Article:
Stuart said...

Thanks for this mini-course in architecture. I did not know most of these door names.

Tim said...

A transom, as shown, is known in the UK as a "half-light"... and is usually associated with 19th and early 20th Century buildings....
where the ceilings were high enough to allow space above the door [often solid or with a couple of glazing panes at the top of the door]...
and as an aside...
in the UK, rolls of wallpaper come in 27 foot lengths...
for three drops plus a bit of adjustment for a small patterned paper in buildings of that age!!
For some strange reason, paper length has stayed the same....
despite ceilings getting a lot lower.

As for the courtyard / barn door...
I'd never get either of our brouettes through that micro-door...
well, not with anything in them anyway!!
And I'm not sure about that keystone that's taken a bashing either... that poor doorway needs TLC!

Simon said...

In english a porte charretière is a judas gate, or a wicket gate. I knew the first one, but only learnt the second today.

What interests me is not so much why I didn't know the latter, but how I knew the former...

John said...

I think your mention of Judas could be the start of many comments, Simon.

Interestingly the Bible – the Dicobat – talks of la porte charretière as having a guichet let into it. 'Gu' in French is often rendered 'W' in English, so I assume we get our wicket-gate from that. Interestingly one apparently had churches equipped with a guichet de lépreux, or lepers' squint in England. So Simon and Susan I am expecting in due course that you will manage to track me down a lepers' squint somewhere in Touraine du Sud.

Meanwhile I'll wait with interest to see whether any French friends would make a distinction between a porte cochère and a porte charretière. Perhaps I could do worse than quizz a neighbour whose family were involved in charonnerie (just along the street) or another friend whose ancestors were clearly carters, or charriers.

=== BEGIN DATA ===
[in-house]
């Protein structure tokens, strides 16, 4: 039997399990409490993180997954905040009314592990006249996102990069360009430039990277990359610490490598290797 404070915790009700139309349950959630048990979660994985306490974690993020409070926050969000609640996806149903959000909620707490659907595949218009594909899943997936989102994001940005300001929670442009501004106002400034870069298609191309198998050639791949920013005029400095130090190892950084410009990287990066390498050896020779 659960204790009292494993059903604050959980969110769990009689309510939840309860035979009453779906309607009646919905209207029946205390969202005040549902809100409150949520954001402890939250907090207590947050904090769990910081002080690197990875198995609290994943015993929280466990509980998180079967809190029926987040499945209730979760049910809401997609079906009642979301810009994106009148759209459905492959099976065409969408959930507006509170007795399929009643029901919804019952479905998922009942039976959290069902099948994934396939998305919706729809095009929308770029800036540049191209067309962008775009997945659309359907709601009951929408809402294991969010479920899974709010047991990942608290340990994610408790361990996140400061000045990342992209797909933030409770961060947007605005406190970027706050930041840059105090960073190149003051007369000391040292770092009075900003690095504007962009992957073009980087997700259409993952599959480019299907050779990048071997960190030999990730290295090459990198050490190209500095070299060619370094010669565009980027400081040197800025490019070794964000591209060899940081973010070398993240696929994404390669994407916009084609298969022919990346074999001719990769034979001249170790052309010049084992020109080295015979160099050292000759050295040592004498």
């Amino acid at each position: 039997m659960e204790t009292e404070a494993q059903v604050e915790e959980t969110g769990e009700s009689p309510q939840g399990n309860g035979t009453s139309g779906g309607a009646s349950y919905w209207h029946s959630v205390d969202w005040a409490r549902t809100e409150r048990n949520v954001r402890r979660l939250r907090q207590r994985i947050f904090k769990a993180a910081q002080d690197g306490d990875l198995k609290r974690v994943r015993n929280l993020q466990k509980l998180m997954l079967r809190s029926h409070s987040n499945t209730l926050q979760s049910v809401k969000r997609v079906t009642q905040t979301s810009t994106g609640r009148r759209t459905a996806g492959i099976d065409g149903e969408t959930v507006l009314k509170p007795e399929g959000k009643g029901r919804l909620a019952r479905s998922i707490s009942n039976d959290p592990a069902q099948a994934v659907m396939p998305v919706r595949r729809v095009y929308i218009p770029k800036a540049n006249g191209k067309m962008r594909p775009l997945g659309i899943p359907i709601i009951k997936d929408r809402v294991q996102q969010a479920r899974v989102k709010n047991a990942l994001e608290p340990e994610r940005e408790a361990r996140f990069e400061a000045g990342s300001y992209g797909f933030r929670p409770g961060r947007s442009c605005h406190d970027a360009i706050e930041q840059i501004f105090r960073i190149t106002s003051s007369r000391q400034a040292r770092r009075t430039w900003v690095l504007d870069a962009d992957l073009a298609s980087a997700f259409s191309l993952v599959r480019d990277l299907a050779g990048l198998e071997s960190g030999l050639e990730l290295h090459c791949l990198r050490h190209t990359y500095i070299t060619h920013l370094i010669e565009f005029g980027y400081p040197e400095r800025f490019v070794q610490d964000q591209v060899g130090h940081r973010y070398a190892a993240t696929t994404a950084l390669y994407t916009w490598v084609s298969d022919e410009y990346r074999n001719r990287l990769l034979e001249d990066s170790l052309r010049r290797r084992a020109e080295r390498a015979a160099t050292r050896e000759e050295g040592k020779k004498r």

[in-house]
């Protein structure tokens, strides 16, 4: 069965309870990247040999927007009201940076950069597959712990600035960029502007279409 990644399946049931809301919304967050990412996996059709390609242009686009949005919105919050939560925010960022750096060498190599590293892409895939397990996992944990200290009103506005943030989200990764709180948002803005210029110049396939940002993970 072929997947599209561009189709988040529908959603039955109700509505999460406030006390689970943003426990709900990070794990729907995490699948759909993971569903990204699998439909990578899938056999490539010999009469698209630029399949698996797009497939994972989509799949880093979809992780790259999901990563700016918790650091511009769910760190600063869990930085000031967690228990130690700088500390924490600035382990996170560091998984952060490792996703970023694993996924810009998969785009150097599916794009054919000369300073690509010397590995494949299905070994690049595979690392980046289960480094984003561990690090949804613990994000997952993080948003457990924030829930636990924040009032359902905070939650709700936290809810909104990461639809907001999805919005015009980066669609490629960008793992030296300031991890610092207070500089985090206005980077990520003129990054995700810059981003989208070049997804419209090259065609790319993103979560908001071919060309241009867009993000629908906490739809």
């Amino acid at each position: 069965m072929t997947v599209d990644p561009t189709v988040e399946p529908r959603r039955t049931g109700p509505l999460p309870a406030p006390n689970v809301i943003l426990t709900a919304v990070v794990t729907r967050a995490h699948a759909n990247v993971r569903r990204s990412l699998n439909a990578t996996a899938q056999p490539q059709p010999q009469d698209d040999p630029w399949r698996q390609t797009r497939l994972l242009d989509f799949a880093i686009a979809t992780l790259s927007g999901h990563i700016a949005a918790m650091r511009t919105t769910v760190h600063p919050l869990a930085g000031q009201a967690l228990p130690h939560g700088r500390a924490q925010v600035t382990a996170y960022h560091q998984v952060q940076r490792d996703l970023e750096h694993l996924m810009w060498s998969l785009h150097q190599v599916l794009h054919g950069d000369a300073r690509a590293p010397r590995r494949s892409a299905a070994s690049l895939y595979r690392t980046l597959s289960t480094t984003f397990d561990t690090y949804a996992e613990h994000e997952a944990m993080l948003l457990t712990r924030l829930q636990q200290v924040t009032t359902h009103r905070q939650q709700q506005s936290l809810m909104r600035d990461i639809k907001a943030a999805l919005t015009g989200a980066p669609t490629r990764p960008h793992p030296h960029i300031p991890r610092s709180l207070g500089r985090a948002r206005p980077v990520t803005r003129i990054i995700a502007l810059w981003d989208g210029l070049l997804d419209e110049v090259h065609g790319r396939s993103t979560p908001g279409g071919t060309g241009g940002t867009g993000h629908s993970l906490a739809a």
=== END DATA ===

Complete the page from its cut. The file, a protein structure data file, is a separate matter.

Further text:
chm said...

Thank you for this informative post.

Being a city boy, I have never heard any of those different door names. The only name I know is 'porte cochère', carriage door [?] because that kind is plentiful in Paris. In fact, it is the upscale version of 'porte charretière'. Some can be very elaborate, glass, wrought iron and all.

John, I didn't read your post before I wrote mine. So I think I answer you quest. It is interesting what you say about Gu and W.

John said...

Sorry, two Rs in charronnerie. The dream would be to possess a building with a porte charretière so that one could have a well-lit workshop inside it.

Susan said...

John: I agree with chm that a porte cochère is the city version of the porte charretière.

Btw, Simon means that a porte piétonne is called a Judas door or wicket door in English.

Tim said...

"the buildings sink harmoniously"...
is that at the end of their life?
Or does it mean "blend"?

Susan said...

Tim: Blend.